Steve Job died a billionaire at 56 years old of Pancreatic Cancer and here are his last words on the sick bed: “I reached the pinnacle of success in the business world. In others’ eyes my life is an epitome of success. However, aside from work, I have little joy. In the end, wealth is only a fact of life that I am accustomed to. At this moment, lying on the sick bed and recalling my whole life, I realize that all the recognition and wealth that I took so much pride in, have paled and become meaningless in the face of impending death.”
As you are faced with so many difficulties or sadness during this time wondering if you should I risk traveling or should you invite friends and family over; I want to remind you to be safe and to do what is best for your family and to make sure you have done everything in your power to keep yourself and your loved ones safe.
I implore you as well; in all things to practice gratitude. Look for the things in your life to be thankful for. Remember to create memories with your family and friends. Reach out to loved ones and express your love and gratitude for them. Write a letter or put a card in the mail. Cherish the time you are spending with them whether you are face to face or through video, Facetime, Zoom, or phone calls. Be grateful and present and cherish every second.
As so many of you are faced with the pressure of gift buying this season or the pressure of having to spend what you may not have, remember to start with where you are, use what you have, and do what you can. Your loved ones and your children want your time, love, and attention. Do not go in debt or spend what you do not have. Your children want you to be happy not stressed. Find other ways to create memories that money cannot buy.
Let us all be thankful for another day and make plans to give back. Whether it is by taking time to pray for our brothers and sisters in the world or by donating to a food bank, homeless shelter or by being a servant leader, by serving others, a single parent, an elderly, a widow this season just give thanks. Whichever stage in life we are at right now, we will face the day when the curtain comes down. Remember to start where you are, to use what you have and to do what you can. When the storms come, I pray that you will you allow God to be your umbrella.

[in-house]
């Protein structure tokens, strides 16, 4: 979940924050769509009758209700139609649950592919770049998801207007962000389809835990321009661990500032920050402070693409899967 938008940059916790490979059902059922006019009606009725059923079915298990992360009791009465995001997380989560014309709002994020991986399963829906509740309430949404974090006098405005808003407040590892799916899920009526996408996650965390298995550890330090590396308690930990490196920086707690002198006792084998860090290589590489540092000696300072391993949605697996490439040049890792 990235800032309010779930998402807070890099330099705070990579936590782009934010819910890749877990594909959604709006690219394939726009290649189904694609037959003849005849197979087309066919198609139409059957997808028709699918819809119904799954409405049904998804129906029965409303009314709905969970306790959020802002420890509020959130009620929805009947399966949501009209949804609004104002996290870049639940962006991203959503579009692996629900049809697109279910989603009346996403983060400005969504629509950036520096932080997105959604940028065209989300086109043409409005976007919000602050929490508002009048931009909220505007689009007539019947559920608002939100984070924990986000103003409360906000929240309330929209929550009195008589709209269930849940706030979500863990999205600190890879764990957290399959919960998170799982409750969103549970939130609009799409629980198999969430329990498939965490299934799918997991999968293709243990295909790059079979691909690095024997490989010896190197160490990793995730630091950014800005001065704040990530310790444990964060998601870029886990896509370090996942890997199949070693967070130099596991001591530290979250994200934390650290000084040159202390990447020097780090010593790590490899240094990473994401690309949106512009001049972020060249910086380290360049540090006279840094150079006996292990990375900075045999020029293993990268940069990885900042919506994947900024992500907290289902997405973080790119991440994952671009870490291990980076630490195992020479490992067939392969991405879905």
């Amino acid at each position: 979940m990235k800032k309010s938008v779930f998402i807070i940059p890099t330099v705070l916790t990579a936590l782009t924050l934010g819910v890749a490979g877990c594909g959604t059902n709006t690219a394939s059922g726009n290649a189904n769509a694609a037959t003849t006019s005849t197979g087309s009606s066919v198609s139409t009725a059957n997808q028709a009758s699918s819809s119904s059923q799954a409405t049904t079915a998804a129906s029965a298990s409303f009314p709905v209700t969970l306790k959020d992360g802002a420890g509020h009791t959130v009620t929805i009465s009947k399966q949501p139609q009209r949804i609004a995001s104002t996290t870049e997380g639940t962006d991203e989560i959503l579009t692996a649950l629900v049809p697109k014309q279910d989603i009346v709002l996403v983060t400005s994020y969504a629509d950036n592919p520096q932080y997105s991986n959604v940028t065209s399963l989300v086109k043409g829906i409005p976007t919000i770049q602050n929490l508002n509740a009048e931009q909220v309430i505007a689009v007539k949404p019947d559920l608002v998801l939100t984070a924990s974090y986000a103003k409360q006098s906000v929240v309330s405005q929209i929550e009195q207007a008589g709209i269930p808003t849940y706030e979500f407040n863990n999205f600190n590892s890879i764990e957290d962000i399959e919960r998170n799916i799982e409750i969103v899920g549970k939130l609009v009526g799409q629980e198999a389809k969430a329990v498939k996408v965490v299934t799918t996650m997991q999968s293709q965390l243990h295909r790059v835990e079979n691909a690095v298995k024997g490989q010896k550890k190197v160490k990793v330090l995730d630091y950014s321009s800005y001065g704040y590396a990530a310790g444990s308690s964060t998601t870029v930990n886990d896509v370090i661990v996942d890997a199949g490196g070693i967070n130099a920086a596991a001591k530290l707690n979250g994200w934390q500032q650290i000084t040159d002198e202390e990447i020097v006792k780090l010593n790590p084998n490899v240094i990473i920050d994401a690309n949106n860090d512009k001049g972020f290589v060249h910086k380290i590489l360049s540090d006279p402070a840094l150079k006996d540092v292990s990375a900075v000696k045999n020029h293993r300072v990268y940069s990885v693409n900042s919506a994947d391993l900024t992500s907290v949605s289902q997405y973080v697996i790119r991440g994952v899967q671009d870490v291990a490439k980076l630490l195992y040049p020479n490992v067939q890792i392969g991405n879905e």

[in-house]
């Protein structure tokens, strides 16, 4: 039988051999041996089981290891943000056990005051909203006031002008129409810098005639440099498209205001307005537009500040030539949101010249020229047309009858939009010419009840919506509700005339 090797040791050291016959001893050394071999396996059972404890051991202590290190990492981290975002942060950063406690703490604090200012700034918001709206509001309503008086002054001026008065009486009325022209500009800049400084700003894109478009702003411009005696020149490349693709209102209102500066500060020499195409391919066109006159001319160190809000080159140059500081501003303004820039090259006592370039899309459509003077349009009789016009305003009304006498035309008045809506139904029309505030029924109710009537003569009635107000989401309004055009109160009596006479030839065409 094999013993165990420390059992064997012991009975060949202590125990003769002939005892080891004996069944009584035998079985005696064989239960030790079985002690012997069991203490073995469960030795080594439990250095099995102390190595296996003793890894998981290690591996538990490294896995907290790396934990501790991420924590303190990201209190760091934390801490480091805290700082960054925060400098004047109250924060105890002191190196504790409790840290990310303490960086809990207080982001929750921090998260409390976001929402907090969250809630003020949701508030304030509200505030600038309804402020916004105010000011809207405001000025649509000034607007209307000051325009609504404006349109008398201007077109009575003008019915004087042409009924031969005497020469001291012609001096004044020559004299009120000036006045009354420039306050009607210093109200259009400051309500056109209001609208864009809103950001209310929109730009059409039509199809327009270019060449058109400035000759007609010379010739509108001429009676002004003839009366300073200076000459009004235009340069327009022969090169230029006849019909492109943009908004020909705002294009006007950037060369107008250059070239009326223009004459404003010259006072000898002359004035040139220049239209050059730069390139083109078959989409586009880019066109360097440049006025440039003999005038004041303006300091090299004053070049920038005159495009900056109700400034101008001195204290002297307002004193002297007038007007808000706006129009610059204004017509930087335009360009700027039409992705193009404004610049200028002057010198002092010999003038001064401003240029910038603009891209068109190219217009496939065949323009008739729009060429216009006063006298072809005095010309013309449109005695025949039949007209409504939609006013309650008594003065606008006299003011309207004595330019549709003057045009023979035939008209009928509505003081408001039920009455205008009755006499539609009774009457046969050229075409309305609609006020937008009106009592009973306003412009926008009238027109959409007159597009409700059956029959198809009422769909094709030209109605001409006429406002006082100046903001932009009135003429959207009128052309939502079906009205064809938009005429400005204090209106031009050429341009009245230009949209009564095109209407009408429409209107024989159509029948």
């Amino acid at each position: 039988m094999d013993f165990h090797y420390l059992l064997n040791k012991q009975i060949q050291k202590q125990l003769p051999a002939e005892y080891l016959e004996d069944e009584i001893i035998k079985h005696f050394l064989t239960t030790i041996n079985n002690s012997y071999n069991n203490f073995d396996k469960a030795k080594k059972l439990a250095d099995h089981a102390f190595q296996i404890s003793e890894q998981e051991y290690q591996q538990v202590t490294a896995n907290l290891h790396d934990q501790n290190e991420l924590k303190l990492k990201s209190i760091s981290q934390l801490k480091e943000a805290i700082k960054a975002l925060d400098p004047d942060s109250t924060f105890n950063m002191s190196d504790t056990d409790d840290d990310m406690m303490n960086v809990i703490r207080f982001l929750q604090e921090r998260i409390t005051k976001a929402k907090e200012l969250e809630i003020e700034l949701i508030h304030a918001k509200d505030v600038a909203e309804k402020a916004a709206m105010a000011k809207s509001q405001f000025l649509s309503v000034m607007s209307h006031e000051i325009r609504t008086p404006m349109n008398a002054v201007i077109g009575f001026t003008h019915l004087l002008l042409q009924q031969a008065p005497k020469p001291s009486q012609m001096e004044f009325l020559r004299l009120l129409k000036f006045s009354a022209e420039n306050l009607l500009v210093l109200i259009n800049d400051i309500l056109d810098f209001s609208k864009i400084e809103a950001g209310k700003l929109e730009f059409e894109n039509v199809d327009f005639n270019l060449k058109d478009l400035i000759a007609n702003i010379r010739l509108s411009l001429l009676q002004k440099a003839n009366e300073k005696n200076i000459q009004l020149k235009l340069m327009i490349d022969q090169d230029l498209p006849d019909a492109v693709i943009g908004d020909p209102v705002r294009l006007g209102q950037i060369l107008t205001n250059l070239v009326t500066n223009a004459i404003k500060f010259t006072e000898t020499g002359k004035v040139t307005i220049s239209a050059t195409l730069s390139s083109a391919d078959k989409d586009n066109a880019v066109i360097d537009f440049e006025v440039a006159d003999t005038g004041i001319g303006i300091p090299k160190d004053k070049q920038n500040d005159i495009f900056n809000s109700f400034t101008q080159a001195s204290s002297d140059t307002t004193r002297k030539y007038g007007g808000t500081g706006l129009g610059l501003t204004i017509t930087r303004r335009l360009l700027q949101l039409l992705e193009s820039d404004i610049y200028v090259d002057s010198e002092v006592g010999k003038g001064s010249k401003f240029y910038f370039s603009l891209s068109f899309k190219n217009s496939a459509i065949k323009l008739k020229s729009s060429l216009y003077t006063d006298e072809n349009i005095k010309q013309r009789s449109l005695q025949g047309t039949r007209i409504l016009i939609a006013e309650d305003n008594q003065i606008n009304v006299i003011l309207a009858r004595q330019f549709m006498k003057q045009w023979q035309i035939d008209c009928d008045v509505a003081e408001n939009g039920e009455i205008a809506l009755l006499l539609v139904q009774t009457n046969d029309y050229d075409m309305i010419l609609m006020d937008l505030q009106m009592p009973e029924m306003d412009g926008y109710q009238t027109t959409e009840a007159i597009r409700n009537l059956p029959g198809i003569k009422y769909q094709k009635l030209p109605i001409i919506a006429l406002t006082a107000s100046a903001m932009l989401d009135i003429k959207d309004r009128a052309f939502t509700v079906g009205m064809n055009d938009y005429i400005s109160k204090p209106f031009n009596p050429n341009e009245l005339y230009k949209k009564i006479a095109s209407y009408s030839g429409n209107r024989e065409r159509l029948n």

Cherish every moment and stay present. You do not always have to make sense of it all. Take everything one day at a time. Be thankful for the gift of love for your family, for your spouse, and for your friends. May you remember to treat yourself with patience, kindness, love, and care as you do for so many people. On days when you are tired, hand it all over to God. Remember the sun always shines after the rain. Enjoy the little things in life.
Leo Tolstoy says to: “Remember that there is only one important time and it is Now. The present moment is the only time over which we have dominion. The most important person is always the person with whom you are, who is right before you, for who knows if you will have dealings with any other person in the future? The most important pursuit is making that person, the one standing at your side, happy, for that alone is the pursuit of life.”
I believe that everything happens for a reason and love is all that we have. Material things that are lost can always be regained. But there is one thing that can never be found when it is lost – “Life”.
To everything there is a season, A time for every purpose under heaven: Ecclesiastes 3
God is love!